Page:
New friends
    Most of the cast members have become close friends.
    Muhammad Abu-Leel, the only Step by Step participant who was also in Friends Forever, says that he “always thought Jews were human like anyone else,” but never had Jewish friends before these experiences. “I have a lot of friends from Leo Baeck now.” They speak in Hebrew and sometimes in English.
     
    “Our goal is to show people that there is a lot in common between Arab and Jewish kids, and they can be together peacefully without war,” says Muhammad. His favorite part of the play, he adds, is “singing one song together in Hebrew and Arabic. That is so cool.”
    Adds Ronni Sabba, a Haifa student: “I don’t believe that after this project anyone could hate the other side.”
     
    Brauner relates that the project has also had a big effect on parents from both communities, who sat together at three Haifa performances supported by the municipality. Private donors contributed the rest of the budget.
     
    “It’s not just about the kids, but about all of us,” she says. “We see it as an ongoing process that has the potential to unite Israeli Muslim and Jewish youth in a project with shared goals and where everyone is equal.”
     
    For the second season, a large number of students came to audition, and cast members who stayed on for a second year are mentoring the incoming members. “We do a lot of Arab-Jewish coexistence work here at Leo Baeck,” Brauner explains, “including a summer camp and early childhood program for Arab children at risk, but it’s getting harder to get teens together. This was a creative experiment and, thanks to our visionary CEO who had the guts to do this, it works.”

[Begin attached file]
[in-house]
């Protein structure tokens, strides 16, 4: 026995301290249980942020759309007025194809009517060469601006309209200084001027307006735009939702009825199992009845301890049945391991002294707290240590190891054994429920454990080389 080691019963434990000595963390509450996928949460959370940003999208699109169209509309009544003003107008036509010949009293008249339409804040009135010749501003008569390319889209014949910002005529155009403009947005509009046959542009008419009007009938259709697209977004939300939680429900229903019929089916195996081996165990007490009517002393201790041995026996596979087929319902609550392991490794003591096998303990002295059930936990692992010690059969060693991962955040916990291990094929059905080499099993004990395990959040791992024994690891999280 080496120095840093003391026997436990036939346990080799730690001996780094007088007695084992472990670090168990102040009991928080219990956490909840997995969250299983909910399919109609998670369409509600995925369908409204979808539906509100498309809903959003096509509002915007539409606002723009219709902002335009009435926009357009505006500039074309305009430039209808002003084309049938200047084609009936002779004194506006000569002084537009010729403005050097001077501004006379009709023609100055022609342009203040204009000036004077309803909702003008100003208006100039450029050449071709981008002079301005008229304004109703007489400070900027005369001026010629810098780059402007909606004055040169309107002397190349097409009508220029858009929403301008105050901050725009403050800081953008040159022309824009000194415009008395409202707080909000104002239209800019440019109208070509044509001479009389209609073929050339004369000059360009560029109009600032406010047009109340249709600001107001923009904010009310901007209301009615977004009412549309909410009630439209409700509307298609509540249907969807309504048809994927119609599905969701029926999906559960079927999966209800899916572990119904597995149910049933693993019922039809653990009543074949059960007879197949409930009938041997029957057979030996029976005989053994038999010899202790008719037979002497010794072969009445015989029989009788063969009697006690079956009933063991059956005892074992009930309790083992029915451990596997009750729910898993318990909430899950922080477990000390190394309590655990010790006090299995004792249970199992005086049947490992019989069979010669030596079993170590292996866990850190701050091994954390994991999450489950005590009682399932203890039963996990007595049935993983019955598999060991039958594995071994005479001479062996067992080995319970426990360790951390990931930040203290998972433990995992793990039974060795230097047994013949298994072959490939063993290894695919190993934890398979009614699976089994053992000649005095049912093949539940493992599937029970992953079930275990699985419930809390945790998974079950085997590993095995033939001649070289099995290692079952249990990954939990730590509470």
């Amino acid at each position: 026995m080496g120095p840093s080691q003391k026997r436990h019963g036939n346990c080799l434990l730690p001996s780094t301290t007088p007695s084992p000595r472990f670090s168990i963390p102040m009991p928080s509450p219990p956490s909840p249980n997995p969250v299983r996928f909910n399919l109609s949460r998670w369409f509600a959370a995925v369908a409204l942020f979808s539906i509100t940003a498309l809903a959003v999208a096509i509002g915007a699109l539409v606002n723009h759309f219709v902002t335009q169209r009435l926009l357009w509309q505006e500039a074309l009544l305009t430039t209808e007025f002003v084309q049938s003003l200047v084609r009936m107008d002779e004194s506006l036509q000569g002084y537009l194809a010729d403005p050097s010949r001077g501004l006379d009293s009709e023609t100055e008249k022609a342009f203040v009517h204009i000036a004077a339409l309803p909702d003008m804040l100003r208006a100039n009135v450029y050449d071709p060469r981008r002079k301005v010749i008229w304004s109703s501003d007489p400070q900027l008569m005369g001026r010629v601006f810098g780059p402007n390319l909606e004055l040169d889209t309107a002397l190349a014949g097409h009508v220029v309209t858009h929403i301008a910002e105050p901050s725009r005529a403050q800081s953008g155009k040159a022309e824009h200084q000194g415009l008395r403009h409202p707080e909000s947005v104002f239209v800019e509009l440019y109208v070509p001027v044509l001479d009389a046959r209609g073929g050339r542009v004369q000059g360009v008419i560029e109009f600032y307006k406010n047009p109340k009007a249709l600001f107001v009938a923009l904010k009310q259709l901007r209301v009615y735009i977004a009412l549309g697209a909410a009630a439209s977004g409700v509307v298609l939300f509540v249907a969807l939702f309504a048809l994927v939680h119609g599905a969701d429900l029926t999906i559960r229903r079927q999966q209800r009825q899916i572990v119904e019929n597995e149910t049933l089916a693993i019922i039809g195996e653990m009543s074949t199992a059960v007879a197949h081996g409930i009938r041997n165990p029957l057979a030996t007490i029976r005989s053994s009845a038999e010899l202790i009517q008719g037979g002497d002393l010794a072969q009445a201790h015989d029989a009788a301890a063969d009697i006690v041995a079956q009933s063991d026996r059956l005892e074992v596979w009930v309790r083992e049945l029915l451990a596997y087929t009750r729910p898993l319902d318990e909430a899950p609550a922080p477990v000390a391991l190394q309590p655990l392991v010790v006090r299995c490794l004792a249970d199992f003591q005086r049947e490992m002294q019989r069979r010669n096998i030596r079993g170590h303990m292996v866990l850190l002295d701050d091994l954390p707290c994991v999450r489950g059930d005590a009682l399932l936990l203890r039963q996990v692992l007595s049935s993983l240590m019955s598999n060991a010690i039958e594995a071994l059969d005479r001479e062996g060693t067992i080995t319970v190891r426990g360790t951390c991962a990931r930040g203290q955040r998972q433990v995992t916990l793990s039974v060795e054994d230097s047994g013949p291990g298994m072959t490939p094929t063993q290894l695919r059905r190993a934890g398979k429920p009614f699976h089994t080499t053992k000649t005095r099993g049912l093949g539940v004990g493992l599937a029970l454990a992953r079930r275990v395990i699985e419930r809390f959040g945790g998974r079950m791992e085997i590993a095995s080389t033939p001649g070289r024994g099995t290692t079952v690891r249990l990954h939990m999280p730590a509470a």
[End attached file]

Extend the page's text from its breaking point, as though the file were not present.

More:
Step by Step-Sauwa Sauwa characters
    Arab Youth:
    Haula: Dreams of being a dancer and escaping her family and home.
    Magda: Loves history and is very knowledgeable about the conflict.
    Rafik: Sings in a band about the frustrations of Israeli Arabs.
    Daud: Told his friends that he is a dancer in Britney Spears shows.
    Diana: Loves acting, is scared of humiliation, is more than just an “extra.”
    George: School dropout. Loves the fantasy world of the stage.
    Yussuf: Wants his parents to be proud of him.
    Jewish Youth
    Maya: Eyal’s girlfriend; dreams of being a dancer.
    Eyal: Maya’s boyfriend; a spoiled, self-centered boy.
    Ortal: Believes she is not pretty enough.
    Miki: His sister was in a youth troupe. It’s a family tradition.
    Keren: A pushy mother has turned her into a rebel.
    Revital (Revi): All she ever wanted is a large, warm family like the Arabs have.
    Boni: Crazy about the stage, loves to perform and craves attention but has racist opinions.